16 42 CHAPTER II and let f be a complexlinear functional on Y satisfying f(y) ρ(y) for all y Y. Then there exists a complexlinear functional g on X satisfying g is an extension of f, and g(x) ρ(x) for all x X. EXERCISE Prove Theorem 2.6 as follows: (a) Use Theorem 2.2 to extend the real part u of f to a real linear functional a on X that satisfies a(x) ρ(x) for all x X. (b) Use Exercise 1.11 and part a to define a complex linear functional g on X that extends f. (c) For x X, choose a complex number λ of absolute value 1 such that g(x) = λg(x). Then show that g(x) = g(λx) = a(λx) ρ(x). (d) State and prove a theorem for complex spaces that is analogous to Theorem 2.3.
CHAPTER I THE RIESZ REPRESENTATION THEOREM
CHAPTER I THE RIESZ REPRESENTATION THEOREM We begin our study by identifying certain special kinds of linear functionals on certain special vector spaces of functions. We describe these linear functionals
More informationLebesgue measure on R is just one of many important measures in mathematics. In these notes we introduce the general framework for measures.
Measures In General Lebesgue measure on R is just one of many important measures in mathematics. In these notes we introduce the general framework for measures. Definition: σalgebra Let X be a set. A
More informationMath 209B Homework 2
Math 29B Homework 2 Edward Burkard Note: All vector spaces are over the field F = R or C 4.6. Two Compactness Theorems. 4. Point Set Topology Exercise 6 The product of countably many sequentally compact
More informationFUNCTIONAL ANALYSIS LECTURE NOTES: COMPACT SETS AND FINITEDIMENSIONAL SPACES. 1. Compact Sets
FUNCTIONAL ANALYSIS LECTURE NOTES: COMPACT SETS AND FINITEDIMENSIONAL SPACES CHRISTOPHER HEIL 1. Compact Sets Definition 1.1 (Compact and Totally Bounded Sets). Let X be a metric space, and let E X be
More informationCardinality and ordinal numbers
Cardinality and ordinal numbers The cardinality A of a finite set A is simply the number of elements in it. When it comes to infinite sets, we no longer can speak of the number of elements in such a set.
More information1 Topology Definition of a topology Basis (Base) of a topology The subspace topology & the product topology on X Y 3
Index Page 1 Topology 2 1.1 Definition of a topology 2 1.2 Basis (Base) of a topology 2 1.3 The subspace topology & the product topology on X Y 3 1.4 Basic topology concepts: limit points, closed sets,
More informationCHAPTER 7. Connectedness
CHAPTER 7 Connectedness 7.1. Connected topological spaces Definition 7.1. A topological space (X, T X ) is said to be connected if there is no continuous surjection f : X {0, 1} where the two point set
More informationMeasure and integration
Chapter 5 Measure and integration In calculus you have learned how to calculate the size of different kinds of sets: the length of a curve, the area of a region or a surface, the volume or mass of a solid.
More informationMEASURE AND INTEGRATION. Dietmar A. Salamon ETH Zürich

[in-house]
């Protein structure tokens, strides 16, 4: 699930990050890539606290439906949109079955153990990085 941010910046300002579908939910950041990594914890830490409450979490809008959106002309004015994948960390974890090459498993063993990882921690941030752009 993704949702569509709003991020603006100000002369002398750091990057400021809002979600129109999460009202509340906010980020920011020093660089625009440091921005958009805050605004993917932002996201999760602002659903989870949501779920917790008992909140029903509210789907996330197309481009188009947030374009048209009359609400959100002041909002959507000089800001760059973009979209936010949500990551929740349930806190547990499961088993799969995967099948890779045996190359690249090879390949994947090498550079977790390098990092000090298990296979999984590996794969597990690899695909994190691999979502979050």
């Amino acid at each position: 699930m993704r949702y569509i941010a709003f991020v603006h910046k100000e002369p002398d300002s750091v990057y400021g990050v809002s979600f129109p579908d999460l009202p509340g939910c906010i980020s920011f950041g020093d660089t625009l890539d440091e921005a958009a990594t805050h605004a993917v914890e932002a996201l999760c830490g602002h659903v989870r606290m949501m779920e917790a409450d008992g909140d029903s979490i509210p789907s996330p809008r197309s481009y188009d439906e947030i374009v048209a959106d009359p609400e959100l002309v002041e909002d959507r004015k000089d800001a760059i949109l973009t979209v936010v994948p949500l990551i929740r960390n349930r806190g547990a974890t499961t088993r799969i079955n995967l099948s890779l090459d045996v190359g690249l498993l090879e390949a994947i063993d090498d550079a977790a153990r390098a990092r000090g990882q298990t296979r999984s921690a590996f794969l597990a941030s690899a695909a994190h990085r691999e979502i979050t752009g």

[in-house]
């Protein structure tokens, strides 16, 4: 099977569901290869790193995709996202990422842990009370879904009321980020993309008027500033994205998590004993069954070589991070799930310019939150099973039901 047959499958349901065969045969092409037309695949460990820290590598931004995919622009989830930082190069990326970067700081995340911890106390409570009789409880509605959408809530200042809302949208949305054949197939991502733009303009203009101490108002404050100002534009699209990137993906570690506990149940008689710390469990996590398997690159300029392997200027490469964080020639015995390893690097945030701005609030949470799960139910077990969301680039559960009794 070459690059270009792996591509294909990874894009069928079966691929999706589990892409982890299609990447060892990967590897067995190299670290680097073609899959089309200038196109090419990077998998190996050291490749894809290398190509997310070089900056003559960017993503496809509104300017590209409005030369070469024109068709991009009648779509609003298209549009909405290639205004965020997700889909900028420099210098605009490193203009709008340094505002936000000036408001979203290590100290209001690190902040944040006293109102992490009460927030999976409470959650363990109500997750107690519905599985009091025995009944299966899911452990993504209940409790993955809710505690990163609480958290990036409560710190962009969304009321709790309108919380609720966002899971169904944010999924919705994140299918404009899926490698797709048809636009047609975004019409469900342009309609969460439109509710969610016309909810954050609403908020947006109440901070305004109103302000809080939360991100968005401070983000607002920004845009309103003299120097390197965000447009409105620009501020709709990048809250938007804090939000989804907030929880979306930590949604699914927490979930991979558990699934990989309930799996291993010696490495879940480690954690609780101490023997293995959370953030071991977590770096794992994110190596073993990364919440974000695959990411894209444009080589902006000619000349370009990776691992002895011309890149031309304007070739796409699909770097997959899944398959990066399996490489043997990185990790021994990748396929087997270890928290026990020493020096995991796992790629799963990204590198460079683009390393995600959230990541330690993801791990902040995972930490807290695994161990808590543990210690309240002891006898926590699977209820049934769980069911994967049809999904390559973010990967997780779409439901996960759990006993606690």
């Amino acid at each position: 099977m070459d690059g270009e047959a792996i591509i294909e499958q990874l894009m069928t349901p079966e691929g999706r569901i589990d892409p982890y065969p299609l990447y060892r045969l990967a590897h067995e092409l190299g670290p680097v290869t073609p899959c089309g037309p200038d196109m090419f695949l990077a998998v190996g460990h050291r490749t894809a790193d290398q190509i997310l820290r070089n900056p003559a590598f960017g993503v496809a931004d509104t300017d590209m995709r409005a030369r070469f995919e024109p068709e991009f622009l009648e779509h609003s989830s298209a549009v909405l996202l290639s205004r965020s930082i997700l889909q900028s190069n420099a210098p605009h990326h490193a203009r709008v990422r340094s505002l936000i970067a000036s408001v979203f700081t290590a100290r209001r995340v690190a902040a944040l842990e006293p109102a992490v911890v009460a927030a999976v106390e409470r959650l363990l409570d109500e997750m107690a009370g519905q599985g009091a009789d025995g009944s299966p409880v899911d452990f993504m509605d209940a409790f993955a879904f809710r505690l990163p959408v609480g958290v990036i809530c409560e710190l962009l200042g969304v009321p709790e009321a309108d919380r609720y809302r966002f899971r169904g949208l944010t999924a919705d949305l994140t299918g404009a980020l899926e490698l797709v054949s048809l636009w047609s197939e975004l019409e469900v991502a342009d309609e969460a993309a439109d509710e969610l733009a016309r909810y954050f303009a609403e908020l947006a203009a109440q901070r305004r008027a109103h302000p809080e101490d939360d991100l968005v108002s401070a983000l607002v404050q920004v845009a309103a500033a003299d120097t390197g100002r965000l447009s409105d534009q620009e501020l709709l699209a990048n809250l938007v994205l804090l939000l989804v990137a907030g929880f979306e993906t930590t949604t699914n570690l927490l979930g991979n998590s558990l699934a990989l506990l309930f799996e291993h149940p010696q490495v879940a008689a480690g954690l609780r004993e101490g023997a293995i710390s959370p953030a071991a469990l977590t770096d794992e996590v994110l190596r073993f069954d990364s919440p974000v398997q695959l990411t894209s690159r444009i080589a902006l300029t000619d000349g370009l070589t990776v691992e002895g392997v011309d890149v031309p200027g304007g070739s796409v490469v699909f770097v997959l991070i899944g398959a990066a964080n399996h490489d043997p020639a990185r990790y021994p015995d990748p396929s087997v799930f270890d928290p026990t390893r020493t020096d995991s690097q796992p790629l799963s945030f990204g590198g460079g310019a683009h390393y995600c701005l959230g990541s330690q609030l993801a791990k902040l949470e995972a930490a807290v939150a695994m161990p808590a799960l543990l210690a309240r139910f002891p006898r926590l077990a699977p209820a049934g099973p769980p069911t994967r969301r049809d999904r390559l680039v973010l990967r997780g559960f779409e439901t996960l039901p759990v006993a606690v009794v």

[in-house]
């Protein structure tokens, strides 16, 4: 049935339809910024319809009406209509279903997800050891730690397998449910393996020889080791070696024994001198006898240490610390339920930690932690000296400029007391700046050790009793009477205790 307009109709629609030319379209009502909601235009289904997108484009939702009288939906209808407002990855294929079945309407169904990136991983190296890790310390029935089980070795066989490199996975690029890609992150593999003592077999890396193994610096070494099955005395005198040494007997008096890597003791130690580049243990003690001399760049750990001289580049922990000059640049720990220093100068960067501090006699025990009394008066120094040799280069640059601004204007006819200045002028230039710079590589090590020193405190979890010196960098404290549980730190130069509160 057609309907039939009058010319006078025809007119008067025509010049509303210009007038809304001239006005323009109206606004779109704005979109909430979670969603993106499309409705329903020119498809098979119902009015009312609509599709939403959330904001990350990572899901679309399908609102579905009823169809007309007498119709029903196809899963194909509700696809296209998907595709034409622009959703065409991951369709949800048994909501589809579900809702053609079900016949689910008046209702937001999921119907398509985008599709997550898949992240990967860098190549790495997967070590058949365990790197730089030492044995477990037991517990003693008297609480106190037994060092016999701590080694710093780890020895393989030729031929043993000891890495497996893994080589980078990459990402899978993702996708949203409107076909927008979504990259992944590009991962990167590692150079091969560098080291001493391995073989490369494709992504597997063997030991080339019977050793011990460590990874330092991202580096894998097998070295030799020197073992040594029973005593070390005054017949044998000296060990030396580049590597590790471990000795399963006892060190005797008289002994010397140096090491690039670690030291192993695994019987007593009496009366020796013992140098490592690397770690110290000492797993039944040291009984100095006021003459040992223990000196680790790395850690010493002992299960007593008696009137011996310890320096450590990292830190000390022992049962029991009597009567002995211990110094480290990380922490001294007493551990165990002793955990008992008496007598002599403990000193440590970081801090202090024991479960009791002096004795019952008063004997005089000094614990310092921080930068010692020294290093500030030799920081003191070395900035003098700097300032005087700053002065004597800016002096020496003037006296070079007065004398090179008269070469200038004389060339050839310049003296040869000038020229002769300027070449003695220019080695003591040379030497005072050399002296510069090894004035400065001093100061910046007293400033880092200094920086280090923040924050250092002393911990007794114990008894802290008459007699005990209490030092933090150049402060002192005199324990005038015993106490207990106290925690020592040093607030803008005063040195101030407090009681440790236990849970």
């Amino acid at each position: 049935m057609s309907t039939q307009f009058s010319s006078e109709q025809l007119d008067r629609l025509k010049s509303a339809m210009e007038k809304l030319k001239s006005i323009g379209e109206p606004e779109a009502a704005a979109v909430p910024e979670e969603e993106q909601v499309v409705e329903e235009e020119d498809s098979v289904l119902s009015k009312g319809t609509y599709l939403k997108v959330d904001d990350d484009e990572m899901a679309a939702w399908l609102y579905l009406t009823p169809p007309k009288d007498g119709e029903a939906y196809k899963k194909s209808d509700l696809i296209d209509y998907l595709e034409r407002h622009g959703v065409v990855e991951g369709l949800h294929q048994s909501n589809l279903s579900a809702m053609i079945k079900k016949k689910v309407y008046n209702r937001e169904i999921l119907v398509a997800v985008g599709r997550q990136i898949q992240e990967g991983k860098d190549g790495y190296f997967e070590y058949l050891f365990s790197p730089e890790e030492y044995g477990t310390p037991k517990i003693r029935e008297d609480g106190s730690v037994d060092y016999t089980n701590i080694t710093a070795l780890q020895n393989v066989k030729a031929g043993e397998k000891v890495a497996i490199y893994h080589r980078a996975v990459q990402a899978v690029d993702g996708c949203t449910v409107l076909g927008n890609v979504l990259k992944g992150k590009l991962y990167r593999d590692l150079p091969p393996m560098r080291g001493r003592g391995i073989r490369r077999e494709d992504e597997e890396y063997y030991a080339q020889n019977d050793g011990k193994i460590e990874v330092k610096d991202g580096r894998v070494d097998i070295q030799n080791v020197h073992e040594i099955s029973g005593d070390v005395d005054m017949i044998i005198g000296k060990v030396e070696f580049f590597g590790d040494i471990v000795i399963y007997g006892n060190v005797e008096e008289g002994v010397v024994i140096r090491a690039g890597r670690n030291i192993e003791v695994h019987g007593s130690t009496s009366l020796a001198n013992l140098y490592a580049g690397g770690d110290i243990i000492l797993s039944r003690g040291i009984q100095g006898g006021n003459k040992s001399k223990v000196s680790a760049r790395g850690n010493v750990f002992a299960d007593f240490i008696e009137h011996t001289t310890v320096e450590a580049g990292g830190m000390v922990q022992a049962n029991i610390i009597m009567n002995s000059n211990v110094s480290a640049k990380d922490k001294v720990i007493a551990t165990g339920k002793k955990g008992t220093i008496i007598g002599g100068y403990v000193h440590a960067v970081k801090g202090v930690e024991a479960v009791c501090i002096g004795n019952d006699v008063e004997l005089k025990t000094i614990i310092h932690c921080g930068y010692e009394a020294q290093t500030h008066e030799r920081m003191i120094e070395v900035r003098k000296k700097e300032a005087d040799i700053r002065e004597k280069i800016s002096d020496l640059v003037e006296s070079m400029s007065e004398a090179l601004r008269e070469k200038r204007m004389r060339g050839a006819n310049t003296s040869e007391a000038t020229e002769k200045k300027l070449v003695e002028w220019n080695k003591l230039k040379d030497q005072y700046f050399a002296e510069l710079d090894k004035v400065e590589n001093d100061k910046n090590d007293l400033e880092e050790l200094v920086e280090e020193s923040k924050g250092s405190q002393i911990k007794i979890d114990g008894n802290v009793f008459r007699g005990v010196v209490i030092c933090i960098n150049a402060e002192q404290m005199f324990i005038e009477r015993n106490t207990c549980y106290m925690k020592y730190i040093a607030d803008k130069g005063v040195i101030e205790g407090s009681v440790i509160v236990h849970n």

MEASURE AND INTEGRATION Dietmar A. Salamon ETH Zürich 9 September 2016 ii Preface This book is based on notes for the lecture course Measure and Integration held at ETH Zürich in the spring semester 2014.
More informationRecall that if X is a compact metric space, C(X), the space of continuous (realvalued) functions on X, is a Banach space with the norm
Chapter 13 Radon Measures Recall that if X is a compact metric space, C(X), the space of continuous (realvalued) functions on X, is a Banach space with the norm (13.1) f = sup x X f(x). We want to identify
More informationFilters in Analysis and Topology
Filters in Analysis and Topology David MacIver July 1, 2004 Abstract The study of filters is a very natural way to talk about convergence in an arbitrary topological space, and carries over nicely into
More information6 Lecture 6: More constructions with Huber rings
6 Lecture 6: More constructions with Huber rings 6.1 Introduction Recall from Definition 5.2.4 that a Huber ring is a commutative topological ring A equipped with an open subring A 0, such that the subspace
More informationMany of you got these steps reversed or otherwise out of order.
Problem 1. Let (X, d X ) and (Y, d Y ) be metric spaces. Suppose that there is a bijection f : X Y such that for all x 1, x 2 X. 1 10 d X(x 1, x 2 ) d Y (f(x 1 ), f(x 2 )) 10d X (x 1, x 2 ) Show that if
More informationChapter 5. Measurable Functions
Chapter 5. Measurable Functions 1. Measurable Functions Let X be a nonempty set, and let S be a σalgebra of subsets of X. Then (X, S) is a measurable space. A subset E of X is said to be measurable if
More informationReal Analysis Problems
Real Analysis Problems Cristian E. Gutiérrez September 14, 29 1 1 CONTINUITY 1 Continuity Problem 1.1 Let r n be the sequence of rational numbers and Prove that f(x) = 1. f is continuous on the irrationals.
More informationTopological Vector Spaces III: Finite Dimensional Spaces
TVS III c Gabriel Nagy Topological Vector Spaces III: Finite Dimensional Spaces Notes from the Functional Analysis Course (Fall 07  Spring 08) Convention. Throughout this note K will be one of the fields
More informationSemicontinuous functions and convexity
Semicontinuous functions and convexity Jordan Bell jordan.bell@gmail.com Department of Mathematics, University of Toronto April 3, 2014 1 Lattices If (A, ) is a partially ordered set and S is a subset
More informationConvexity in R n. The following lemma will be needed in a while. Lemma 1 Let x E, u R n. If τ I(x, u), τ 0, define. f(x + τu) f(x). τ.
Convexity in R n Let E be a convex subset of R n. A function f : E (, ] is convex iff f(tx + (1 t)y) (1 t)f(x) + tf(y) x, y E, t [0, 1]. A similar definition holds in any vector space. A topology is needed